Assessing Kidney Function

Pierre Delanaye, Andrew D Rule

Research output: Chapter in Book/Report/Conference proceedingChapter


Kidney function is largely defined by GFR. Using GFR to characterize CKD requires an understanding of its physiological variation as well as its decline with healthy aging. The measurement of GFR is based on the urinary or plasma clearance of an ideal or near ideal exogenous marker such as inulin or iothalamate. This requires infrastructure, expense, and patient burden that are not feasible in most clinical settings. Endogenous markers cleared primarily by glomerular filtration, particularly serum creatinine, are more practical and useful to detect loss of kidney function. Estimated GFR can improve the interpretation and application of endogenous filtration markers as GFR. However, estimated GFR still reflects non-GFR biology of the underlying markers. There is not one GFR estimating equation that accurately estimates GFR in all clinical settings, optimally predicts CKD outcomes, and performs the same as measured GFR in its association with CKD risk factors and outcomes.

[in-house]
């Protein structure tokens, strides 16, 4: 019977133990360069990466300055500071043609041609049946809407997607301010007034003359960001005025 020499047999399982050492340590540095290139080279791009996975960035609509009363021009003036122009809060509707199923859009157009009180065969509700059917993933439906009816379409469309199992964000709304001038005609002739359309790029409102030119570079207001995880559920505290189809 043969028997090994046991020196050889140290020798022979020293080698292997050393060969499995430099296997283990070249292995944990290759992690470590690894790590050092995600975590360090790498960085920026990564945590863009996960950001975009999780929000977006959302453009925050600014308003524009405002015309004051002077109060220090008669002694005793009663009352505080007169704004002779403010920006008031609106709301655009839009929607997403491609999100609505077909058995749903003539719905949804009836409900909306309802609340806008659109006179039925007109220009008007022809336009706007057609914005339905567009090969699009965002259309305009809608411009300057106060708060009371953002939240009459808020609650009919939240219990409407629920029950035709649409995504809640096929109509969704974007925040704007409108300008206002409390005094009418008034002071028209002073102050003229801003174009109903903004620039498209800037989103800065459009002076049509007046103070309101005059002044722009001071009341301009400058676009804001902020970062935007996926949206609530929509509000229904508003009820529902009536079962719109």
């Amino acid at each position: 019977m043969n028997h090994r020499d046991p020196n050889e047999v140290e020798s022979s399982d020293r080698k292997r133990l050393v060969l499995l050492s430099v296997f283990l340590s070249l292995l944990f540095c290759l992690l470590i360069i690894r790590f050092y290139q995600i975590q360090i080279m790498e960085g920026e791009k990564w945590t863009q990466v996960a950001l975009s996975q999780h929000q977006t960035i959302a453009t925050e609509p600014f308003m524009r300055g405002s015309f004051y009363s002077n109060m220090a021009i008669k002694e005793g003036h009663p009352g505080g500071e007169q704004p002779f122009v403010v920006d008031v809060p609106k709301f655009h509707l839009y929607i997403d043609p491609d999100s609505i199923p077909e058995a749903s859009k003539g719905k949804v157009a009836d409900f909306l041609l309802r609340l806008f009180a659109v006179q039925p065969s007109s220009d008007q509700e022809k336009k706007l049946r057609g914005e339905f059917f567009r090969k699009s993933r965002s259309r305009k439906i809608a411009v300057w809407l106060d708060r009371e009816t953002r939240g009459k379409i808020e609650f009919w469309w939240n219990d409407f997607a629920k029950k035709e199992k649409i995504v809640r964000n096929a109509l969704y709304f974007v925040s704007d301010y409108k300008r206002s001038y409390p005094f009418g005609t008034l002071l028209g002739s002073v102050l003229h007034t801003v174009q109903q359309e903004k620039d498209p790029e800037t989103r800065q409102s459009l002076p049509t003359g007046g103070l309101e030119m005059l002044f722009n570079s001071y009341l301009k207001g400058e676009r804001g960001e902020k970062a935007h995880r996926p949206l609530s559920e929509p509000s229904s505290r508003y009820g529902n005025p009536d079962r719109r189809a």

Original languageEnglish (US)
Title of host publicationChronic Renal Disease
PublisherElsevier Inc.
Number of pages12
ISBN (Print)9780124116160, 9780124116023
StatePublished - Sep 24 2014


  • Aging kidney
  • Creatinine
  • Cystatin C
  • Glomerular filtration rate
  • Inulin clearance
  • Iothalamate clearance
  • Kidney function

ASJC Scopus subject areas

  • General Medicine


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